LA Times: California bill paves way for psychedelic therapy after failure to legalize ‘magic mushrooms’


The movement to legalize psychedelics in California appears to be entering a new phase, with a focus on incremental steps to permit the drugs in therapeutic settings following failed efforts to pass more sweeping change.

An initiative that sought to ask voters to decriminalize so-called magic mushrooms and products containing psilocybin failed to qualify for the 2024 ballot when it missed last week’s deadline to submit signatures. That followed Gov. Gavin Newsom’s veto last year of a bill that would have decriminalized a short list of natural psychedelics, including “magic mushrooms.”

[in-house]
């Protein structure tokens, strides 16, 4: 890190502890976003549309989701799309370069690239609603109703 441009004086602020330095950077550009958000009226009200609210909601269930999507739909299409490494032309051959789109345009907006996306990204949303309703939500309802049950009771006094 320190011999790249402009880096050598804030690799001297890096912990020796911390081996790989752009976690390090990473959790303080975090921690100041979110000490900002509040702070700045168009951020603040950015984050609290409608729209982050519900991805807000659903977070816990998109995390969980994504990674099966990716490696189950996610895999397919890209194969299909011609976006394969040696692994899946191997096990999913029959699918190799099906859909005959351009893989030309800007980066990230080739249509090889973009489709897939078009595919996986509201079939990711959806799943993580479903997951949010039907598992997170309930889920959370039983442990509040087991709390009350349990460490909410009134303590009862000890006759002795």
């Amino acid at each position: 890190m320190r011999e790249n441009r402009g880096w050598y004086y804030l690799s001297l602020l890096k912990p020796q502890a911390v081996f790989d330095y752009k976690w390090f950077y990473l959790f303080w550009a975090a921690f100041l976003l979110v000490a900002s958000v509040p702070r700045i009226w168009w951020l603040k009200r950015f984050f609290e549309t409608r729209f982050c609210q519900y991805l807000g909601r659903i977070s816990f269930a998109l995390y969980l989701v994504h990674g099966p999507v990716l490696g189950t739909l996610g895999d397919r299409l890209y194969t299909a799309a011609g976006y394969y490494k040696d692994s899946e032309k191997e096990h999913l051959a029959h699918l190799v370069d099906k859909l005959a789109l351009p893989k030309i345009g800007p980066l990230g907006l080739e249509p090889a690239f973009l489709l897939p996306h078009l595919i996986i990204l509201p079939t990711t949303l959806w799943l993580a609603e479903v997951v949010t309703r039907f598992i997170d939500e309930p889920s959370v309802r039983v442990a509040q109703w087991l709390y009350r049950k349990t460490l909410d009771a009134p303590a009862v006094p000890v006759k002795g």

Now, the Legislature is considering much narrower approaches. A bill expected to be introduced in the coming weeks will call for legalizing psychedelic-assisted therapy, while a bill that passed the Assembly health committee last week would fund a work group to study the benefits and dangers of psychedelic therapy.

“As we know, California is experiencing a severe mental health crisis,” Assemblymember Marie Waldron (R-San Diego) said during the hearing Tuesday.

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